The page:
Stockholm Codex Aureus

Stockholm Codex Aureus

Canterbury (United Kingdom) — Ca. 750

This 1,200-year-old manuscript is one of the finest works of English illumination to be created during the entire Middle Ages

  1. This splendid Gospel Book originated during the mid-8th century in Anglo-Saxon Southumbria

  2. Half of the folios are dyed purple with the texts written in gold, silver, and white ink

  3. In the 9th century, the manuscript was looted by Vikings for its golden and bejeweled cover

Stockholm Codex Aureus

HS A 135 Kungliga Bibliotek (Stockholm, Sweden)
  1. Description
  2. Facsimile Editions (1)
Description
Stockholm Codex Aureus

The Stockholm Codex Aureus is the most spectacular manuscript to have been produced in the south of England during the Anglo-Saxon period. Created in the mid-8th century, most likely in Canterbury, the masterpiece combines the native Insular style with models from Late Antique art that were being produced in Italian and Byzantine manuscripts. The folios of the manuscript were alternately dyed purple, a further indication of how much was invested into the production of this precious codex. Two Evangelist portraits, six canon tables, and seven decorative initials adorn the text which is written in gold, silver, and white ink on the purple-dyed pages. The manuscript was originally housed in a luxurious golden cover, probably adorned with precious gems, but this was separated from the rest of the binding when it was looted by Vikings in the 9th century. After being bought back at ransom, the manuscript returned to Canterbury before making its way to Spain and finally Sweden.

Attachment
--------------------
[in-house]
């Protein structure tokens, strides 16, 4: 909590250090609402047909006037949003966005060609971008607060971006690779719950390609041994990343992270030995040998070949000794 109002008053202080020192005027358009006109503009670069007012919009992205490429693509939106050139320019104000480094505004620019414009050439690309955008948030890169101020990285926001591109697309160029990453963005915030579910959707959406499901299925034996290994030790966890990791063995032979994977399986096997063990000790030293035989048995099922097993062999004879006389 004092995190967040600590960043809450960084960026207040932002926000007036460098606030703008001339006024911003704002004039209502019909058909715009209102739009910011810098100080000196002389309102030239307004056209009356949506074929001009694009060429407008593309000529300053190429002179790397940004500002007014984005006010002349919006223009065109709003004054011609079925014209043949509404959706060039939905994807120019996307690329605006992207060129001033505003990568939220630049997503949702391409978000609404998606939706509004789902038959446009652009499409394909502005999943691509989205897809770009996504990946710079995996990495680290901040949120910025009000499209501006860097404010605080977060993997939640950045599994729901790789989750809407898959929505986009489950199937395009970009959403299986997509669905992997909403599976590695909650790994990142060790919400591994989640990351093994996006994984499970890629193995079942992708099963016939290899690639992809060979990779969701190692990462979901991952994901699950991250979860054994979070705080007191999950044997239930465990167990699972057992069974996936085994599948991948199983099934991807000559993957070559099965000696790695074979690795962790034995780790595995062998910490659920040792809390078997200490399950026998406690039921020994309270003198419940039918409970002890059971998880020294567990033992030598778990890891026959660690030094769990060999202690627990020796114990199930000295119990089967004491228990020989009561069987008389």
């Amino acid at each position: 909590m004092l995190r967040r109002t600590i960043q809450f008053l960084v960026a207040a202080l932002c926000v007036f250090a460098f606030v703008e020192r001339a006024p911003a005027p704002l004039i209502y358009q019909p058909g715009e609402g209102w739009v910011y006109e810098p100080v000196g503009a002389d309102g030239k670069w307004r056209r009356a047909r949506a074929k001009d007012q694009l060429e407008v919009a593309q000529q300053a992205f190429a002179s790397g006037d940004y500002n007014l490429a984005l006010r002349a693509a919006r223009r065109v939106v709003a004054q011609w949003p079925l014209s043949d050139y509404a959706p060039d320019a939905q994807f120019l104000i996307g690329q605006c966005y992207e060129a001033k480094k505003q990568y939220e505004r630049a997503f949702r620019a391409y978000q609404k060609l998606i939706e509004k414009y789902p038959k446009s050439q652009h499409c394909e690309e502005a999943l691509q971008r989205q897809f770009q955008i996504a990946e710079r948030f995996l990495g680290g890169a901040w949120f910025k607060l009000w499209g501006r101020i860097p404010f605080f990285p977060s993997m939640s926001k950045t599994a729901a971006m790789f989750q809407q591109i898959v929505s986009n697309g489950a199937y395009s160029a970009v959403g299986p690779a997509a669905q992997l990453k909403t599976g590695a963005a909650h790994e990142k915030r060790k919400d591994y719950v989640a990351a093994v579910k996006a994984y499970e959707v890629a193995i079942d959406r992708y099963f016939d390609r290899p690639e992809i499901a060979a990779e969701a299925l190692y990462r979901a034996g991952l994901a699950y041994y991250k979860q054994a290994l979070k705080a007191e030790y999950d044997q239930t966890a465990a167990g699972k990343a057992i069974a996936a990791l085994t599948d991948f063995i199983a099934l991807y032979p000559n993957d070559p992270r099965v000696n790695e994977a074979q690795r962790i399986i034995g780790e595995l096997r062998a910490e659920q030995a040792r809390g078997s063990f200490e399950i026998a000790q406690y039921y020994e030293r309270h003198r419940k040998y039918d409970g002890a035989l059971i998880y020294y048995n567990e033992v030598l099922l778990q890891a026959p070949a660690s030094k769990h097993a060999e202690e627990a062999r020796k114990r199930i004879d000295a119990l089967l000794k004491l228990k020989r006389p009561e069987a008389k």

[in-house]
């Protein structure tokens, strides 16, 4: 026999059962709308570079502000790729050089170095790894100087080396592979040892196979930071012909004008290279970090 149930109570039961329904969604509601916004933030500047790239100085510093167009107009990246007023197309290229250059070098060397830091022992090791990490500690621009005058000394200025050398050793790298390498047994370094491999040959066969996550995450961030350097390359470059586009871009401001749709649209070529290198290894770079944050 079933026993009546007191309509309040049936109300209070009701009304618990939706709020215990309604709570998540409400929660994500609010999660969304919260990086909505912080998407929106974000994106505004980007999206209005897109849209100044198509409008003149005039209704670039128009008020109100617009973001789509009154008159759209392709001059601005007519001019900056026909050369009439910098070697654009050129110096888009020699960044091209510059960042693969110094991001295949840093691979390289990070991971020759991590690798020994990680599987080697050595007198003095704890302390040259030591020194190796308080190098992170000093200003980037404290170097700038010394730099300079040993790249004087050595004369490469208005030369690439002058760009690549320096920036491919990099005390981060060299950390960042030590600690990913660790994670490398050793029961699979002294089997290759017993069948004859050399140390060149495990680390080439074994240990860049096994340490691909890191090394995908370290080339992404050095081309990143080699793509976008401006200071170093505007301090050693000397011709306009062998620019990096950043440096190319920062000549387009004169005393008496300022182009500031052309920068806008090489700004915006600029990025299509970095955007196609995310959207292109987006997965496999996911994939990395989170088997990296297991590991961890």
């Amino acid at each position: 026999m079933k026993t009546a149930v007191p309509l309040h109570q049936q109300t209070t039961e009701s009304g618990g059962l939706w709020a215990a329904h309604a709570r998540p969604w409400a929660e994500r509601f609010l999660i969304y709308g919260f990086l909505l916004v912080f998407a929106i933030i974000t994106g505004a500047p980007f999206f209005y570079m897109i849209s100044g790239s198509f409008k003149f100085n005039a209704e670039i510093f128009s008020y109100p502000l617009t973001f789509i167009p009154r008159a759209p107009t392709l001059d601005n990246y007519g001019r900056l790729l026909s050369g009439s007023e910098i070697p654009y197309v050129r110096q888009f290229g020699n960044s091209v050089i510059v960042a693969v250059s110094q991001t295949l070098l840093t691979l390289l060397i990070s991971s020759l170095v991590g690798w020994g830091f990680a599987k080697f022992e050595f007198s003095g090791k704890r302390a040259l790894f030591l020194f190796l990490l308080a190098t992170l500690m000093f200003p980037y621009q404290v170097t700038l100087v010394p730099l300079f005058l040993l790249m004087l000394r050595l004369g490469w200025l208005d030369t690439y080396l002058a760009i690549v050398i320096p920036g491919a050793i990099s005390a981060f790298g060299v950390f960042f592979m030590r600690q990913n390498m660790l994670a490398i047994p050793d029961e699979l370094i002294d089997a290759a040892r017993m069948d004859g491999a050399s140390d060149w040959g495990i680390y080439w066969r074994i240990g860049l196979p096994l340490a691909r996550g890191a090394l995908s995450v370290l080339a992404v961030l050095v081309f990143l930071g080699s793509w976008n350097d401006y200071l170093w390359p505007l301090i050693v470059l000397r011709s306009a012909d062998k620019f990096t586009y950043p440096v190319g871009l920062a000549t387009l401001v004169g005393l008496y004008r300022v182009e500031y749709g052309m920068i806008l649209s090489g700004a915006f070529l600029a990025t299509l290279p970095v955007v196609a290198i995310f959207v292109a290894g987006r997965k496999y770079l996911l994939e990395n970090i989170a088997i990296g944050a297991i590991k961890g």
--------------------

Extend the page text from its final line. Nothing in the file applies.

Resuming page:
Stockholm Codex Aureus

The region of Southumbria produced numerous splendid manuscripts during the Anglo-Saxon period, but the Stockholm Codex Aureus is undoubtedly the finest. Also called the Codex Aureus of Canterbury as a nod to its likely place of origin, it was created in the mid-8th century and has been richly illuminated in a combination of Insular, Italian, and Byzantine styles by artists using gold, silver, purple dye, and the finest pigments available during the period. Purple dye, a color previous reserved for commissions by the Roman emperors or their families, is an indicator of the manuscript’s illustrious origins as a commission from a high-ranking member of Anglo-Saxon society, perhaps even a king. The manuscript’s beauty has brought attention to it over the years from raiders and collectors alike and it continues to be studied as one of the finest specimens of Anglo-Saxon illumination.

A Gorgeous Artistic Program